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When is Neuropsychological Testing Recommended?

Referrals to a neuropsychologist are made when there is some suspicion of cognitive decline, either by the older person’s caregivers, their family, or the individuals themselves. Some concerns include observations that a person’s memory or problem solving has deteriorated.  Language may deteriorate as well as social skills.  It may also be that there is a noticeable difference in the individual being able to take care of themselves independently e.g., difficulties with self-care, managing finances and medication, problems with driving. 


It is highly recommended that the referral for testing is made after a physician has ruled out any medical issues which could be causing a decline in the person’s abilities, such as medication withdrawal, severe pain, or infections.  A referral to a neuropsychologist is not made when somebody is actively using drugs or alcohol, or immediately after an injury, stroke or surgery (except for a screening test).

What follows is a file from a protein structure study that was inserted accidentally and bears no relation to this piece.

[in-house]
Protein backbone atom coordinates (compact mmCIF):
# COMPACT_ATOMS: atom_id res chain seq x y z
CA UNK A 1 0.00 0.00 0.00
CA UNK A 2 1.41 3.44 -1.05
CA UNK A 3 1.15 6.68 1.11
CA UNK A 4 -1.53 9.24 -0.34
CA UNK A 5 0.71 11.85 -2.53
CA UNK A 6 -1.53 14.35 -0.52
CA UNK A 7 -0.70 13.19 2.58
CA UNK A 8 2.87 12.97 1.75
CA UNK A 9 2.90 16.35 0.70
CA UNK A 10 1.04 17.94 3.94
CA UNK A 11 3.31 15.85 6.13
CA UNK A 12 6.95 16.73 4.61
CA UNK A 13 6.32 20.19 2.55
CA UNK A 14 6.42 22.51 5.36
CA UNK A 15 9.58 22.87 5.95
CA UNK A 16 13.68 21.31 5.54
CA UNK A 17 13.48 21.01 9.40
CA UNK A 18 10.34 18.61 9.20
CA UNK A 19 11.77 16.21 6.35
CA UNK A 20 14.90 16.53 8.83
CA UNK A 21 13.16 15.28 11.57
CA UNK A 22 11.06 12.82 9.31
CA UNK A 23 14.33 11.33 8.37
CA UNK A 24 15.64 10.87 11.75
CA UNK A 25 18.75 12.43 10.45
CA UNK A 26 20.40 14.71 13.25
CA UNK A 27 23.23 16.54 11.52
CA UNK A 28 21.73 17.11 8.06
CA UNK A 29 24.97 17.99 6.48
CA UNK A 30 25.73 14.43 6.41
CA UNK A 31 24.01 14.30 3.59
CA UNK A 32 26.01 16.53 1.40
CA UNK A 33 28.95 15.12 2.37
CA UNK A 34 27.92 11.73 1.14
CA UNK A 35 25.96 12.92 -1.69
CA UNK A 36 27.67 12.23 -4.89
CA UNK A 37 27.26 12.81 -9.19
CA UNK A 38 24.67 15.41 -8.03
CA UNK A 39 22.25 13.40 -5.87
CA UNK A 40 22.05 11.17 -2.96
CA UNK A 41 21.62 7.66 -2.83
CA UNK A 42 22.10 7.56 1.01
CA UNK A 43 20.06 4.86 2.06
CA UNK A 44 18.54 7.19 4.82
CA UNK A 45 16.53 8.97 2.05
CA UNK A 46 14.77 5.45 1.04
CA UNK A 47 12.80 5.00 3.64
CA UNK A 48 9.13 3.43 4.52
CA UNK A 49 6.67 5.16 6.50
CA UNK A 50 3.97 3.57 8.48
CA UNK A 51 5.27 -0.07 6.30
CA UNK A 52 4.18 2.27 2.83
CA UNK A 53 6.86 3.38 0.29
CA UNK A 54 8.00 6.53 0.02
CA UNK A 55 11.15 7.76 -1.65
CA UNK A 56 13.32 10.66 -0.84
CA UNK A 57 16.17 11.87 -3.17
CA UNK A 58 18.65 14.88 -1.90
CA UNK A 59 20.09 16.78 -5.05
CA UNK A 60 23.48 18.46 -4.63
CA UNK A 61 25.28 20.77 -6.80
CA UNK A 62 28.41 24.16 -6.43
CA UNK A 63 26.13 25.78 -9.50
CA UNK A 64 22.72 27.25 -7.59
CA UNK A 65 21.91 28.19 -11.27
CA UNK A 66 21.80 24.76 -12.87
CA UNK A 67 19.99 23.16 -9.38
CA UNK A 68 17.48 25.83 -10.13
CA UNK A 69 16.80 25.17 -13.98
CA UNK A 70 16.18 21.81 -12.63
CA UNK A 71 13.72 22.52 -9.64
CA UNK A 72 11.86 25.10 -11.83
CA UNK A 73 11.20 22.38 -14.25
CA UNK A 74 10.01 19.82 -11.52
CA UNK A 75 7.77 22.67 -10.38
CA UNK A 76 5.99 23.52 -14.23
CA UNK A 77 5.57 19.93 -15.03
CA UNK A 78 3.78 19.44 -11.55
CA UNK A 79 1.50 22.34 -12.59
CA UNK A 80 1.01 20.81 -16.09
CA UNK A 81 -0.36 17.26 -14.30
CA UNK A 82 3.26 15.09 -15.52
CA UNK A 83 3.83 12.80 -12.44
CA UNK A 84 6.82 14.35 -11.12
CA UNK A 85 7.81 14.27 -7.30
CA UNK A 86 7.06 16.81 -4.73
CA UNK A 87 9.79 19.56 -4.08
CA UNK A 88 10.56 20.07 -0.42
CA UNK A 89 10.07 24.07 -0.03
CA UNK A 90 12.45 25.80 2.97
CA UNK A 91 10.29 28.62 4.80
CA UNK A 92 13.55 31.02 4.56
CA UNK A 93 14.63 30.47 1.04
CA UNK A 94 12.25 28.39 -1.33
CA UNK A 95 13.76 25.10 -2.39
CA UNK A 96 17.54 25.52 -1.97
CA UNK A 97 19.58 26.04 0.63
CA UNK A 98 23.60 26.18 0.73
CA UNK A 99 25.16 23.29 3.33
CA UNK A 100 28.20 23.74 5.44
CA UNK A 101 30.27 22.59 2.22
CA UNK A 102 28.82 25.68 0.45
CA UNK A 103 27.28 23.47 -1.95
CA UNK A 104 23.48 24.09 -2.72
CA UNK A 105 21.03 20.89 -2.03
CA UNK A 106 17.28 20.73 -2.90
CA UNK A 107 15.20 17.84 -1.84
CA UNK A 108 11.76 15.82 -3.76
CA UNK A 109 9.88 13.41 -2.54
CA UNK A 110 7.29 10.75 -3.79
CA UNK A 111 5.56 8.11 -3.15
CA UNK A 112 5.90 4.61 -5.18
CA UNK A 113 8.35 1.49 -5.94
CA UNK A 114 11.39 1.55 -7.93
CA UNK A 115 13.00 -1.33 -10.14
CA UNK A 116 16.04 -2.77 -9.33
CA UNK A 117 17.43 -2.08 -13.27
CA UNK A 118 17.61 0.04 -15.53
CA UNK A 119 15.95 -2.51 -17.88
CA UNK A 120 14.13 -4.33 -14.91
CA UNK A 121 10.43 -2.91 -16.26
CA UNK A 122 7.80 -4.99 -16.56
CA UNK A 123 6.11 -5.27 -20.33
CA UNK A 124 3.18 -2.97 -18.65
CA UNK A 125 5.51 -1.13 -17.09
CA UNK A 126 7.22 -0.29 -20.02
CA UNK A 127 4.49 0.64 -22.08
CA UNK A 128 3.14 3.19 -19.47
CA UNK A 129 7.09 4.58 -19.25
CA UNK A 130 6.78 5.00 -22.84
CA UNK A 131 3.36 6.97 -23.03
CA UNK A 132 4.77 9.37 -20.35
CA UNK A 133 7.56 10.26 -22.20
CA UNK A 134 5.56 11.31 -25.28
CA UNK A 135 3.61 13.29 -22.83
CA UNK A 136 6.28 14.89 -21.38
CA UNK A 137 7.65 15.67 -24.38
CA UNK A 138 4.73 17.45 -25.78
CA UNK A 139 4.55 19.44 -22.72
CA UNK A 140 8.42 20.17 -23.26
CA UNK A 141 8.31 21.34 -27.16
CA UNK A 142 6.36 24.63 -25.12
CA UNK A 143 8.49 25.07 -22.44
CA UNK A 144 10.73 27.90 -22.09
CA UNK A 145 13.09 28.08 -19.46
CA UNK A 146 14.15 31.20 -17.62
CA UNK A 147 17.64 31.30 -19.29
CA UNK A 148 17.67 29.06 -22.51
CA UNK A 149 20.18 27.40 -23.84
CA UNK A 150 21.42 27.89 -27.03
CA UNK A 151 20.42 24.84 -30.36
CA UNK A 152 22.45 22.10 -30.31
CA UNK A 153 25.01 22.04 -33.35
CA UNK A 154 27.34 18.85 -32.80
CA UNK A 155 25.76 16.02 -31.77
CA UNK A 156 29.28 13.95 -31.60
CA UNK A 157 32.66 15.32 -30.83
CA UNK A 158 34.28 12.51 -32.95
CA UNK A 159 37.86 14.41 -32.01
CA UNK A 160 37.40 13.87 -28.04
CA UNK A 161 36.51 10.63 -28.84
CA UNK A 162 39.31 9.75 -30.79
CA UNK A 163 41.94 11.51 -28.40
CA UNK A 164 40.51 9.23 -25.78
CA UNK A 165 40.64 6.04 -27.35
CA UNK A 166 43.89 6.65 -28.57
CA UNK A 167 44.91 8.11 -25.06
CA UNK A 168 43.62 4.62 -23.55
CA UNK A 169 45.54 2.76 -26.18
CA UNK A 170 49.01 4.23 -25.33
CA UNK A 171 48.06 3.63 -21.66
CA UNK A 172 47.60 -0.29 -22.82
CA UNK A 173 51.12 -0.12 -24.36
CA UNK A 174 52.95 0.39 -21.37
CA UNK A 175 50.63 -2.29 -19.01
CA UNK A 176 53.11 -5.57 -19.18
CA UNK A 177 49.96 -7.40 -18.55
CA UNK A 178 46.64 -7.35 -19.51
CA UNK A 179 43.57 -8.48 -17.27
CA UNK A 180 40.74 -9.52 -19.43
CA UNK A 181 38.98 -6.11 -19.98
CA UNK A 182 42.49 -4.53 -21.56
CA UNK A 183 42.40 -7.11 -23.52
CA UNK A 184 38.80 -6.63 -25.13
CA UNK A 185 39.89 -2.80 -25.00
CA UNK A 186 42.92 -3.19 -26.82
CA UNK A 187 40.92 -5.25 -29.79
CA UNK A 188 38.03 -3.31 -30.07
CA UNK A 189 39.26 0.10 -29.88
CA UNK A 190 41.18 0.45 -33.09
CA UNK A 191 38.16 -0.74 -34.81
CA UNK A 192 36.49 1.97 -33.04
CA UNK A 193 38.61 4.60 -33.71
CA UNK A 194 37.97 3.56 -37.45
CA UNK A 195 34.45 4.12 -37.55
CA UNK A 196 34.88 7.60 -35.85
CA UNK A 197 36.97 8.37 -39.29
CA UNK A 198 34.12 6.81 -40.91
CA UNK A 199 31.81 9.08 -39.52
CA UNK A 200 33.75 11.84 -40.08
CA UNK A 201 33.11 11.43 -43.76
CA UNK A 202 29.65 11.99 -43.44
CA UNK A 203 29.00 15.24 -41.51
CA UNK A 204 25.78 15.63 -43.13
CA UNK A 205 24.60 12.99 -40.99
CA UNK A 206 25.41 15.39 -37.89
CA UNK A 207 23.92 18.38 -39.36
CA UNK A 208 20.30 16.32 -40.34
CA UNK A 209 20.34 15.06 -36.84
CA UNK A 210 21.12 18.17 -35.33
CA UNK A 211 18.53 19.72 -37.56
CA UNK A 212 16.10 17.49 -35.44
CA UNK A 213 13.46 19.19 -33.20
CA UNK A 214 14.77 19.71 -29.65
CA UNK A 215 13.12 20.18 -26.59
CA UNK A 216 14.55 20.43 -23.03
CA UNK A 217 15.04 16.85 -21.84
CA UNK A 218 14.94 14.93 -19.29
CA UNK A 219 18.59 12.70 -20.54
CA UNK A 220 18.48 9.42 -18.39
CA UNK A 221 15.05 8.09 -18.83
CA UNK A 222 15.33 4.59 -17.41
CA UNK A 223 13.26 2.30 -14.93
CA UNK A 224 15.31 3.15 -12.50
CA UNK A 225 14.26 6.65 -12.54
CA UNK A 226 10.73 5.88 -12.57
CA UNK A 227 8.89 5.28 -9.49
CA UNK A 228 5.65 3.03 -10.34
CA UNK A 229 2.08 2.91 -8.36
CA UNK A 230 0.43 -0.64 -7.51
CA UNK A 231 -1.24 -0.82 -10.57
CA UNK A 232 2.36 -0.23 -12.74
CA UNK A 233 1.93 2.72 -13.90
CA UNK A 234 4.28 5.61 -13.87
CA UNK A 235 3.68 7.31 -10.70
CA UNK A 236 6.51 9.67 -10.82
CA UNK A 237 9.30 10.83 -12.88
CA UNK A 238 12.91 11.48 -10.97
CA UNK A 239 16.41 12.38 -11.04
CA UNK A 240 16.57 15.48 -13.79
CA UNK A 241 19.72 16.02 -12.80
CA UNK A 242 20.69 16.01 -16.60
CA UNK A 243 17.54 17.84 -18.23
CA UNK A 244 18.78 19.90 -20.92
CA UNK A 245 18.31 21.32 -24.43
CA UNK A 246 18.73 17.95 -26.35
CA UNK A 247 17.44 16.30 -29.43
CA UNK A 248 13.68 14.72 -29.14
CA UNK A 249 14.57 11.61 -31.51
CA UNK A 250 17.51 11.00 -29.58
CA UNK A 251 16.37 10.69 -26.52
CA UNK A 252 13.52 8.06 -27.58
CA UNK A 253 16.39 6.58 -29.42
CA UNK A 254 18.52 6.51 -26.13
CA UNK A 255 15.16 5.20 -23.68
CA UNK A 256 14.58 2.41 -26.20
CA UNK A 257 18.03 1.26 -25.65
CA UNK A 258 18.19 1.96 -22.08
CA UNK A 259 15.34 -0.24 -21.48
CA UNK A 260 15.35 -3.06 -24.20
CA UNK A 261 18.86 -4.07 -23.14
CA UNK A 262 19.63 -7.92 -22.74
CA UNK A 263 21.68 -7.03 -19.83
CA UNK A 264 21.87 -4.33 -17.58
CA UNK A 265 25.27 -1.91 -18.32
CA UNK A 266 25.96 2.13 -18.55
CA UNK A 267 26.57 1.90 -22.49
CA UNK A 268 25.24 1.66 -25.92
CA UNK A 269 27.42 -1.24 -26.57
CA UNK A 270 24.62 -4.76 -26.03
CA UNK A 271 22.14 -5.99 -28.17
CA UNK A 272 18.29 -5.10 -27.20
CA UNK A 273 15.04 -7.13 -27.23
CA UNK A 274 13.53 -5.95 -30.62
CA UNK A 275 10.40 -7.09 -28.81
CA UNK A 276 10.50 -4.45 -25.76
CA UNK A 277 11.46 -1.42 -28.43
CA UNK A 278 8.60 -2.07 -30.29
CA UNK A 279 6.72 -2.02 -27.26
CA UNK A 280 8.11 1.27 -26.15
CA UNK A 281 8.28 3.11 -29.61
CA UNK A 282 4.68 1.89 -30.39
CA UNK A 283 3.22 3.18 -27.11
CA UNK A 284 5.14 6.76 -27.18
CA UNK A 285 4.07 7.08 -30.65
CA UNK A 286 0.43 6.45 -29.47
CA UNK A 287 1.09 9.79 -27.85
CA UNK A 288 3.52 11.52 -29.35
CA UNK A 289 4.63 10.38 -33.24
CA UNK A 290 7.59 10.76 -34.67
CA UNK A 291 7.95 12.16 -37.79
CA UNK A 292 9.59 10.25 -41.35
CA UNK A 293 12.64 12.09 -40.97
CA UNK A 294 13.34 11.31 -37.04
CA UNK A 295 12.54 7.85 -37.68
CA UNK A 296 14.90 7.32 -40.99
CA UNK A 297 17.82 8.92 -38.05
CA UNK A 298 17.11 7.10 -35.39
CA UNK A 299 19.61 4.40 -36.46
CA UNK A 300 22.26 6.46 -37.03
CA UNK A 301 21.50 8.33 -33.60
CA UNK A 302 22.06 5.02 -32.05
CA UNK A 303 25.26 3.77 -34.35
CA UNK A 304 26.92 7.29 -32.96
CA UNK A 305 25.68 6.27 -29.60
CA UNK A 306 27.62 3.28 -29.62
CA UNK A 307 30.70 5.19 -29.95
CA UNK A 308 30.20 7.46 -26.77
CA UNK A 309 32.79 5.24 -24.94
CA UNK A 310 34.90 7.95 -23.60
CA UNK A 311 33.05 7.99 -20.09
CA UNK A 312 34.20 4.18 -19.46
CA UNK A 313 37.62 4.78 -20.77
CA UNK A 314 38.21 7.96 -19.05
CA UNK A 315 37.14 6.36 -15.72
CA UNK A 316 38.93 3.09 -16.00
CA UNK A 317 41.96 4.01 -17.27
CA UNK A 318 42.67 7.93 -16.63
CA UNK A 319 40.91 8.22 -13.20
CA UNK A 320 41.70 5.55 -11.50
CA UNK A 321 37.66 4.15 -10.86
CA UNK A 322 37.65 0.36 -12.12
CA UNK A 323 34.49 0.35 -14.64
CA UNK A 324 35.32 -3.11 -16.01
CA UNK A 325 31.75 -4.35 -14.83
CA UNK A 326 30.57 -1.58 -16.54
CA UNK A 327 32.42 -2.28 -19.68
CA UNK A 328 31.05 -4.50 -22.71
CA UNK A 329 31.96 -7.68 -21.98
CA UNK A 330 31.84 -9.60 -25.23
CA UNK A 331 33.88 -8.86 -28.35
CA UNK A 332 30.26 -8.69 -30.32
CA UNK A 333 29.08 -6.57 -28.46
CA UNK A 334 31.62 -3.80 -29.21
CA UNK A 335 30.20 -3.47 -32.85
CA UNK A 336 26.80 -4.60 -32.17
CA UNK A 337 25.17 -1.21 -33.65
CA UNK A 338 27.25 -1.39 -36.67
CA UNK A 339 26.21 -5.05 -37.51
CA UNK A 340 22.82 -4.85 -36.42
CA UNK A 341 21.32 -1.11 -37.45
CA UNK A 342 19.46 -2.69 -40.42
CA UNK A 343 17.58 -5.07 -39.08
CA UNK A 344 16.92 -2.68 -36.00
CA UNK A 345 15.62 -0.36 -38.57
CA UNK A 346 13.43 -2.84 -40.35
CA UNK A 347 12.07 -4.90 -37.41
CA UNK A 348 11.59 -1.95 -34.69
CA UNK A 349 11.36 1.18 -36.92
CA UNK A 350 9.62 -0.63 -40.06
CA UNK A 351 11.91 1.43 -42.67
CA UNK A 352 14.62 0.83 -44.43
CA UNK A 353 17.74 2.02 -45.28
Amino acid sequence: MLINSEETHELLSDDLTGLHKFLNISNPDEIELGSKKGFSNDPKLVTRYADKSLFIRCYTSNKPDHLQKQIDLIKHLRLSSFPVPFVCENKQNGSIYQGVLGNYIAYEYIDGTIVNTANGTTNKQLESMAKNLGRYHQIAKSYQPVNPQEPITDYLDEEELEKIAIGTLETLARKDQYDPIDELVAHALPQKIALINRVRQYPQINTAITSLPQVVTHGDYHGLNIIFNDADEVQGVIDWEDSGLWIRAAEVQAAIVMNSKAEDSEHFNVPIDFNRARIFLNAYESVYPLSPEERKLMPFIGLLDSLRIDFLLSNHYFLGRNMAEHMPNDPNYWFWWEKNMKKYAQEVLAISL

It is important to have specific questions that need to be answered as part of the evaluation. A key issue when making a referral to a neuropsychological service is to have a clear and specific question to be addressed by the assessment (Table 1).


It is also important to include sufficient information about a patient in the referral for the neuropsychologist to initiate the assessment (Table 2).


Tables and Reference:  Robert Frerichs, PhD, CPsych  The Canadian Alzheimer Disease Review • April 2004


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